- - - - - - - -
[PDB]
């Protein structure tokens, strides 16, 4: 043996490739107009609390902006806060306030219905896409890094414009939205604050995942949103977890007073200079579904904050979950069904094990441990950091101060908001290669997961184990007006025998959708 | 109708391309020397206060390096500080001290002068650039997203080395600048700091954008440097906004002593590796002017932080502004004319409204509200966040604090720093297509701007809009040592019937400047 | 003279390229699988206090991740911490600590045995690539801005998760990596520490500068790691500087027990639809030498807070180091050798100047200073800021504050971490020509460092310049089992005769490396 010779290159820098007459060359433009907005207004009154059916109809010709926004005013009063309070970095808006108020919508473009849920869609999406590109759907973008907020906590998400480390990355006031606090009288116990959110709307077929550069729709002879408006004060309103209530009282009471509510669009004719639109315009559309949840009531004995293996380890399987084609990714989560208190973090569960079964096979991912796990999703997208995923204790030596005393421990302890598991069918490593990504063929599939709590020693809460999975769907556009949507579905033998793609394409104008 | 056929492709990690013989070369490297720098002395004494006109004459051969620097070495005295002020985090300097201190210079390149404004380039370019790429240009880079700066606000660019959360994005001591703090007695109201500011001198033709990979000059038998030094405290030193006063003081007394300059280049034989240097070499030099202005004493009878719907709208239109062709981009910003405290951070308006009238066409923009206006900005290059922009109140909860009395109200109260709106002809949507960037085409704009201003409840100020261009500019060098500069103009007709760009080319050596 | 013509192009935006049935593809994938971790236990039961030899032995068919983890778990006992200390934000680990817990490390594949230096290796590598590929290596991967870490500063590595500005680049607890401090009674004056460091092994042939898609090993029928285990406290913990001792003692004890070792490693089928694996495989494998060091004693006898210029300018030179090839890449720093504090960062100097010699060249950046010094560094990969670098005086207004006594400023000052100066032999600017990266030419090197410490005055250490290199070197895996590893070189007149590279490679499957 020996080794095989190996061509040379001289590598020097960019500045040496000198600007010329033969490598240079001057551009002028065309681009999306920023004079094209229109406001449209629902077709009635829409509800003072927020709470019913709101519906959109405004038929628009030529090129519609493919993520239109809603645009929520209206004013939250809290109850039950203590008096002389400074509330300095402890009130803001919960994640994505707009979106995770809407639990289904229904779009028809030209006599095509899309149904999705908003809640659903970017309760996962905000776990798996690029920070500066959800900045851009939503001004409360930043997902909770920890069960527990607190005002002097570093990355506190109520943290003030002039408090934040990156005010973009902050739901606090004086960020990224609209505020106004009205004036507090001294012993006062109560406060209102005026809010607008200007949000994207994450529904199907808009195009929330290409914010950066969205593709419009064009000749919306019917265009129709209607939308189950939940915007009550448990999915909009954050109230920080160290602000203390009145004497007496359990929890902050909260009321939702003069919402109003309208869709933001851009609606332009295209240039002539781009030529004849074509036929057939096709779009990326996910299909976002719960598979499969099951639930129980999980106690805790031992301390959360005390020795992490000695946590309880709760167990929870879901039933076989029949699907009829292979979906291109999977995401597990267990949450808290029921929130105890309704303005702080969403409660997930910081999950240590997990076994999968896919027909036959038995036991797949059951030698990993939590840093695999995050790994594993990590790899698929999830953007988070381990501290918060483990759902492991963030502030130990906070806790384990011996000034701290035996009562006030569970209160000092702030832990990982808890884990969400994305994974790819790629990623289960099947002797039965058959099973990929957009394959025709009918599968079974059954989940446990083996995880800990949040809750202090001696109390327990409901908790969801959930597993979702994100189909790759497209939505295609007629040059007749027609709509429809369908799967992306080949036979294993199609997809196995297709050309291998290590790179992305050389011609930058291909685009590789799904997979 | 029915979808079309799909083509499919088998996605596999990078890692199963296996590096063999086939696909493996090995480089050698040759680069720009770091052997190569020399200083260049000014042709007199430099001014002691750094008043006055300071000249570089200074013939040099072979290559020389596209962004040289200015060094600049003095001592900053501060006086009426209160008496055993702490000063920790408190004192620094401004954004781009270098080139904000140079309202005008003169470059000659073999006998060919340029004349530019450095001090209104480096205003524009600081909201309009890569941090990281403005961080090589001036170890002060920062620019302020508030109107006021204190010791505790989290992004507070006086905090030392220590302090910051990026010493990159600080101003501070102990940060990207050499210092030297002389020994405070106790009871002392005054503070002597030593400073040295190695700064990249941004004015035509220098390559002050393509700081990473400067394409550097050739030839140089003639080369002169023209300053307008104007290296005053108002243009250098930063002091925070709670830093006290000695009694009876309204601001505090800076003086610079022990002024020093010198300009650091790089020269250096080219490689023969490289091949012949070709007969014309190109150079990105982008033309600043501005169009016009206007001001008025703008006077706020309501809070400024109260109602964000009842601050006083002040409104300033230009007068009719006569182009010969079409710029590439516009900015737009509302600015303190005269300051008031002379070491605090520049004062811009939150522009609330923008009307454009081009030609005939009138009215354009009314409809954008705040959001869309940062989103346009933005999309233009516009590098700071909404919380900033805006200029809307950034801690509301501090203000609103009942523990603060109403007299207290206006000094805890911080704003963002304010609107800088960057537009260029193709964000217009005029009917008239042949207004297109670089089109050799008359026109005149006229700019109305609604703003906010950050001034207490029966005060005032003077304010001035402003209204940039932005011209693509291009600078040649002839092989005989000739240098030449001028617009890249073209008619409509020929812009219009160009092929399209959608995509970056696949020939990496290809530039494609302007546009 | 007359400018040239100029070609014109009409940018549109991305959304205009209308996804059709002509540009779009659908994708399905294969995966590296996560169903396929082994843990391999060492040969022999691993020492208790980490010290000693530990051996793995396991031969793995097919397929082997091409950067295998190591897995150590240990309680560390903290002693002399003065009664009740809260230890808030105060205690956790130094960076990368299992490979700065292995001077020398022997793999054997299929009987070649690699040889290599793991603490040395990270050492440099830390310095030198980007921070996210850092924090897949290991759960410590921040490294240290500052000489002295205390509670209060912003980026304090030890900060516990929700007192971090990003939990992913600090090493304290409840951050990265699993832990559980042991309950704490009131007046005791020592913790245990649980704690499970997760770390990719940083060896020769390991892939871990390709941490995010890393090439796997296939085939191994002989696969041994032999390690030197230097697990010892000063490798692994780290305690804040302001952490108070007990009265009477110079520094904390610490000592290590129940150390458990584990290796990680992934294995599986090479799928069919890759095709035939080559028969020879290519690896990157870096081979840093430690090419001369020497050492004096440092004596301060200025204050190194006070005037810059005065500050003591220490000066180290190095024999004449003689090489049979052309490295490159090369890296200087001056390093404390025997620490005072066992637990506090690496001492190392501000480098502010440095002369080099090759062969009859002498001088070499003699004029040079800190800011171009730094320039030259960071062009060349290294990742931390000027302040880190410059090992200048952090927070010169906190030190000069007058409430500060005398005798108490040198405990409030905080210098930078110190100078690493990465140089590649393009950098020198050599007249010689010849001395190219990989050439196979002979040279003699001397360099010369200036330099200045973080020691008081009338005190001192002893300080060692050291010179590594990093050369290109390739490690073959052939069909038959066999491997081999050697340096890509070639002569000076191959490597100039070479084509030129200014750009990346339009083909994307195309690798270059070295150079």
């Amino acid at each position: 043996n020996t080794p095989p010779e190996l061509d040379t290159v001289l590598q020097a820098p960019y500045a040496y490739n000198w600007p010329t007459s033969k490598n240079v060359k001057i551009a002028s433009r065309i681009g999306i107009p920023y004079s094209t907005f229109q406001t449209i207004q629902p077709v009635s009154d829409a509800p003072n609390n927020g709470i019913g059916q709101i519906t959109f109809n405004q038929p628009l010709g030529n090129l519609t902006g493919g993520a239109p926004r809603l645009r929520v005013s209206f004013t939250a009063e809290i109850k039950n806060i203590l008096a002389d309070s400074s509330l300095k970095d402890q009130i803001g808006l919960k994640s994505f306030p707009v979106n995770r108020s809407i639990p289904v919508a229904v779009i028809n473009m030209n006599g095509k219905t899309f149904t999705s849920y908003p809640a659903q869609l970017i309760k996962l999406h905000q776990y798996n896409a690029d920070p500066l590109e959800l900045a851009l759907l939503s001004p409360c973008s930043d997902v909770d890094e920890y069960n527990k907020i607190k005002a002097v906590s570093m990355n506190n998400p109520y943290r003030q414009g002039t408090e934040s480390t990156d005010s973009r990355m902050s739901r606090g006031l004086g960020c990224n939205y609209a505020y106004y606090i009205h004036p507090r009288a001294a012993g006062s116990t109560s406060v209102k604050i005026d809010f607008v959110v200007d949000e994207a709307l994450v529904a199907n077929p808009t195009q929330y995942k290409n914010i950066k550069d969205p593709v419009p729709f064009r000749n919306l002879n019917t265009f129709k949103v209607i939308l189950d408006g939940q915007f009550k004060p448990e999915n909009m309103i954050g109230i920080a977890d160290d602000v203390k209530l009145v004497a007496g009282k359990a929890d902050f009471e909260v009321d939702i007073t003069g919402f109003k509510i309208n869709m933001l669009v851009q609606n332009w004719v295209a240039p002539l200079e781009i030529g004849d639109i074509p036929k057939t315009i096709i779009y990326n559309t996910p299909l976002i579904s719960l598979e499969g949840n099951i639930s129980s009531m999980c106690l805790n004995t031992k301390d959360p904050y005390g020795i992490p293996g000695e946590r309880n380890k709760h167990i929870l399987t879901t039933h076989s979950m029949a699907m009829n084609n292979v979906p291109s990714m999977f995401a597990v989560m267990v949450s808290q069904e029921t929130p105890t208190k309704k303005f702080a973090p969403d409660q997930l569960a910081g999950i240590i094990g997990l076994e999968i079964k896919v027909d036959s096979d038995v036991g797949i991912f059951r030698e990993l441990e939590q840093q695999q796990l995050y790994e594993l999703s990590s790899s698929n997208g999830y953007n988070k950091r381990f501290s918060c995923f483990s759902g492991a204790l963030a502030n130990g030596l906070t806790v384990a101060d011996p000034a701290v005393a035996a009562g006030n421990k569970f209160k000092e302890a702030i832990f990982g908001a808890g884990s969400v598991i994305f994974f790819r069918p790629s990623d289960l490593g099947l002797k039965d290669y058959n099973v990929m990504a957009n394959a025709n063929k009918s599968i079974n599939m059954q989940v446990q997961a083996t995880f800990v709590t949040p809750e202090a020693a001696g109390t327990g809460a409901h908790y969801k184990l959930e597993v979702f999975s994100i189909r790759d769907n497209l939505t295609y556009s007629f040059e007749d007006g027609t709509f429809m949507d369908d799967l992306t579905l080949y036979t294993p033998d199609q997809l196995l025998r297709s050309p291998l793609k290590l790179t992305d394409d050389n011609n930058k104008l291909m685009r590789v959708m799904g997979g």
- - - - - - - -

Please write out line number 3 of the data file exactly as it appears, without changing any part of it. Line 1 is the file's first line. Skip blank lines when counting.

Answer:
């Amino acid at each position: 043996n020996t080794p095989p010779e190996l061509d040379t290159v001289l590598q020097a820098p960019y500045a040496y490739n000198w600007p010329t007459s033969k490598n240079v060359k001057i551009a002028s433009r065309i681009g999306i107009p920023y004079s094209t907005f229109q406001t449209i207004q629902p077709v009635s009154d829409a509800p003072n609390n927020g709470i019913g059916q709101i519906t959109f109809n405004q038929p628009l010709g030529n090129l519609t902006g493919g993520a239109p926004r809603l645009r929520v005013s209206f004013t939250a009063e809290i109850k039950n806060i203590l008096a002389d309070s400074s509330l300095k970095d402890q009130i803001g808006l919960k994640s994505f306030p707009v979106n995770r108020s809407i639990p289904v919508a229904v779009i028809n473009m030209n006599g095509k219905t899309f149904t999705s849920y908003p809640a659903q869609l970017i309760k996962l999406h905000q776990y798996n896409a690029d920070p500066l590109e959800l900045a851009l759907l939503s001004p409360c973008s930043d997902v909770d890094e920890y069960n527990k907020i607190k005002a002097v906590s570093m990355n506190n998400p109520y943290r003030q414009g002039t408090e934040s480390t990156d005010s973009r990355m902050s739901r606090g006031l004086g960020c990224n939205y609209a505020y106004y606090i009205h004036p507090r009288a001294a012993g006062s116990t109560s406060v209102k604050i005026d809010f607008v959110v200007d949000e994207a709307l994450v529904a199907n077929p808009t195009q929330y995942k290409n914010i950066k550069d969205p593709v419009p729709f064009r000749n919306l002879n019917t265009f129709k949103v209607i939308l189950d408006g939940q915007f009550k004060p448990e999915n909009m309103i954050g109230i920080a977890d160290d602000v203390k209530l009145v004497a007496g009282k359990a929890d902050f009471e909260v009321d939702i007073t003069g919402f109003k509510i309208n869709m933001l669009v851009q609606n332009w004719v295209a240039p002539l200079e781009i030529g004849d639109i074509p036929k057939t315009i096709i779009y990326n559309t996910p299909l976002i579904s719960l598979e499969g949840n099951i639930s129980s009531m999980c106690l805790n004995t031992k301390d959360p904050y005390g020795i992490p293996g000695e946590r309880n380890k709760h167990i929870l399987t879901t039933h076989s979950m029949a699907m009829n084609n292979v979906p291109s990714m999977f995401a597990v989560m267990v949450s808290q069904e029921t929130p105890t208190k309704k303005f702080a973090p969403d409660q997930l569960a910081g999950i240590i094990g997990l076994e999968i079964k896919v027909d036959s096979d038995v036991g797949i991912f059951r030698e990993l441990e939590q840093q695999q796990l995050y790994e594993l999703s990590s790899s698929n997208g999830y953007n988070k950091r381990f501290s918060c995923f483990s759902g492991a204790l963030a502030n130990g030596l906070t806790v384990a101060d011996p000034a701290v005393a035996a009562g006030n421990k569970f209160k000092e302890a702030i832990f990982g908001a808890g884990s969400v598991i994305f994974f790819r069918p790629s990623d289960l490593g099947l002797k039965d290669y058959n099973v990929m990504a957009n394959a025709n063929k009918s599968i079974n599939m059954q989940v446990q997961a083996t995880f800990v709590t949040p809750e202090a020693a001696g109390t327990g809460a409901h908790y969801k184990l959930e597993v979702f999975s994100i189909r790759d769907n497209l939505t295609y556009s007629f040059e007749d007006g027609t709509f429809m949507d369908d799967l992306t579905l080949y036979t294993p033998d199609q997809l196995l025998r297709s050309p291998l793609k290590l790179t992305d394409d050389n011609n930058k104008l291909m685009r590789v959708m799904g997979g």